Tuesday, November 27th, 2007
There’s a new guy on the scene in the world of video games. His name is Mario and he’s a plumber, if you can believe it. He’s starring in a new game for Nintendo Wii called Super Mario Galaxy. This mustachioed, short, pudgy fellow is jumping from planet to planet and galaxy to galaxy in order to save the princess of Mushroom Kingdom. Along the way he’s got plenty of friends to help him including hungry stars, adventurous mushroom people and a brother who’s always getting trapped – emotionally – by his own fears and – literally – by glass domes. It’s a very big world and gamers will have plenty of hours spent exploring every nook and cranny.
Before I get into what makes this game so great, I should probably explain a little bit about the story of Mario. While doing some extraordinary plumbing, Mario gets sucked down a pipe into a magical kingdom ruled by Princess Peach and continuously terrorized by an evil, fire-breathing turtle named Bowser. The princess is kidnapped by the evil terrorist and Mario is off to save her. Walking mushrooms, hammer-throwing turtles and fireball-spitting plants are just some of the enemies he encounters on his quest. His brother, Luigi, is also part of the family-trade and plays a role in Mario’s adventure. He can jump a little bit higher than Mario but he has a hard time controlling his jumps. It’s a fun little universe and Nintendo has put in a lot of work to make sure it’s memorable.
Super Mario Galaxy is a platformer in the truest sense. What that means is the main action in the game is devoted to trying to get to the next part of a level by dodging enemies and taking death-defying leaps to a series of higher or lower pieces of land, or "platforms." Mario has plenty of moves to help him like wall-jumps, backflips and specialty items that turn him into things like bees (so he can fly) and human springs (so he can jump higher). These jumps are accomplished by pressing the "A" button on the Wii Remote (It’s the big button in the middle of the remote that says "A"). The player can also make him do a spin move that will hurt enemies and help him jump higher by shaking the remote.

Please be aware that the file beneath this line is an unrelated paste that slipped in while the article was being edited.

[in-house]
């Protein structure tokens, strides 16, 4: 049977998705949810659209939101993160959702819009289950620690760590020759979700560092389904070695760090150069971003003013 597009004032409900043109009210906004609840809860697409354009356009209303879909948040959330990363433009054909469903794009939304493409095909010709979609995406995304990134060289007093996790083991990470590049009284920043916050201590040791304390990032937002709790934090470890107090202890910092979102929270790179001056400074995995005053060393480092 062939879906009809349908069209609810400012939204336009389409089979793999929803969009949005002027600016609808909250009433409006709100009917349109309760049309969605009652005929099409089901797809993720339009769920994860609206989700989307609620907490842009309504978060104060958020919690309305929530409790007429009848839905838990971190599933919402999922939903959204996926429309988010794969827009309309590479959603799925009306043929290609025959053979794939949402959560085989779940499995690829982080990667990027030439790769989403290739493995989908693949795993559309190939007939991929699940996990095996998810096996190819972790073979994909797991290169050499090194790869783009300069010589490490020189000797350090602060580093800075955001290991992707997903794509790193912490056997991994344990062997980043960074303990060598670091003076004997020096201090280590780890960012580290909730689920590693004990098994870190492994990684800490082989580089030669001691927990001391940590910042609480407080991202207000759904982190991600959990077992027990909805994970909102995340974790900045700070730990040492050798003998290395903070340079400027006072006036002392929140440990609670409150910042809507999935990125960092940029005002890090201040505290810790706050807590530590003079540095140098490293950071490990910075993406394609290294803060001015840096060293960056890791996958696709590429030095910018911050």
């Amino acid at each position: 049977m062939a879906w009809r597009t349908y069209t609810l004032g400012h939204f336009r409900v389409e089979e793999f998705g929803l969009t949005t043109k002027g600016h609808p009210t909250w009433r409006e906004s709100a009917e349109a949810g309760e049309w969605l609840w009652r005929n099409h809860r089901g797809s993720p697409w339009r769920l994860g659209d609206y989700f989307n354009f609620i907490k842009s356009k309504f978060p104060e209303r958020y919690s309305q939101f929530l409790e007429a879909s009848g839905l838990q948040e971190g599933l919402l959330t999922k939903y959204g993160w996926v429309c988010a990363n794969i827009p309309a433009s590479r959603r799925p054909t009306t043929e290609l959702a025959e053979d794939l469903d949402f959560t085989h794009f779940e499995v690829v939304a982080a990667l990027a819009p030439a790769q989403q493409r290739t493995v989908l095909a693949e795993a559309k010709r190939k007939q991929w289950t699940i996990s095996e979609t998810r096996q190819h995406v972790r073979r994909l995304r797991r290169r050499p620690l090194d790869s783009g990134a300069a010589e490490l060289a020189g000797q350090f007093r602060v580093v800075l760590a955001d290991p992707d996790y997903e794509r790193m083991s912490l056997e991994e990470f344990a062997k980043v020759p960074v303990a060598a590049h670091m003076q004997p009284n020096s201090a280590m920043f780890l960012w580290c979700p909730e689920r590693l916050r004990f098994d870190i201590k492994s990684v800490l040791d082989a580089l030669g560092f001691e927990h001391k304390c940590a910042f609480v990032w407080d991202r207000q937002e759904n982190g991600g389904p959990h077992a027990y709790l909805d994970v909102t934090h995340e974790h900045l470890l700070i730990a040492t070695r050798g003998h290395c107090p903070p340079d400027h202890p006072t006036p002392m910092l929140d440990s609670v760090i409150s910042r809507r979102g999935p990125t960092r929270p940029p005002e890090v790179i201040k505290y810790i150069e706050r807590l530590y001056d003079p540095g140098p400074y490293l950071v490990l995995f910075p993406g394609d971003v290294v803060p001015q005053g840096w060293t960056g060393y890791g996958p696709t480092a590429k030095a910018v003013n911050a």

All movement is done with the Nunchuck accessory. By hooking up the Nunchuck to the Wii Remote, players will be able to move Mario in any direction they choose by moving the joystick accordingly. For instance, if they want Mario to run forward, they can press "up" on the joystick. If they don’t want him to move anywhere, they can just let go of the joystick and Mario will stay put. It’s a very intuitive system and kudos to Nintendo for creating such an interactive experience.
Okay, now let’s get back to what makes this game so great. When I first got home from purchasing the game at Circuit City (for more on how to do that, see my "Video Games Purchasing Tutorial" posted on GameFAQs.com), I opened up the video game case, stuck in the DVD and I was ready to play. Nintendo allows you to do this by including a special DVD player in every Wii system. The DVD player spins the DVD and a laser reads the data from the disc, sort of like a futuristic record player (remember those???). The data is then interpreted by the Wii and the game is transmitted to your TV through the RCA cables also included (pro tip: HDTV owners can purchase a separate cable that allows them to view the game content in High-Definition, or Hi-Def as Dante Terrell Smith calls it).
In addition to being able to play the game, Nintendo has also implemented a feature that allows the disc to be ejected so that other games can be played. It’s just one of the many genius ideas in Super Mario Galaxy that really sets Nintendo apart from other software developers. I’m so impressed by the Wii and Super Mario Galaxy that it would be hard for me to recommend any other video game system or game. I give this game a 7 out of 7 on the amazing scale and you have my word that I am giving you my word.
Okay, seriously, do I really need to give you another glowing review of Super Mario Galaxy? It’s the game of the year and I’m talking about 2008. Just buy it already.Nathan Smart lives here. That's all you need to know.
Filed under: game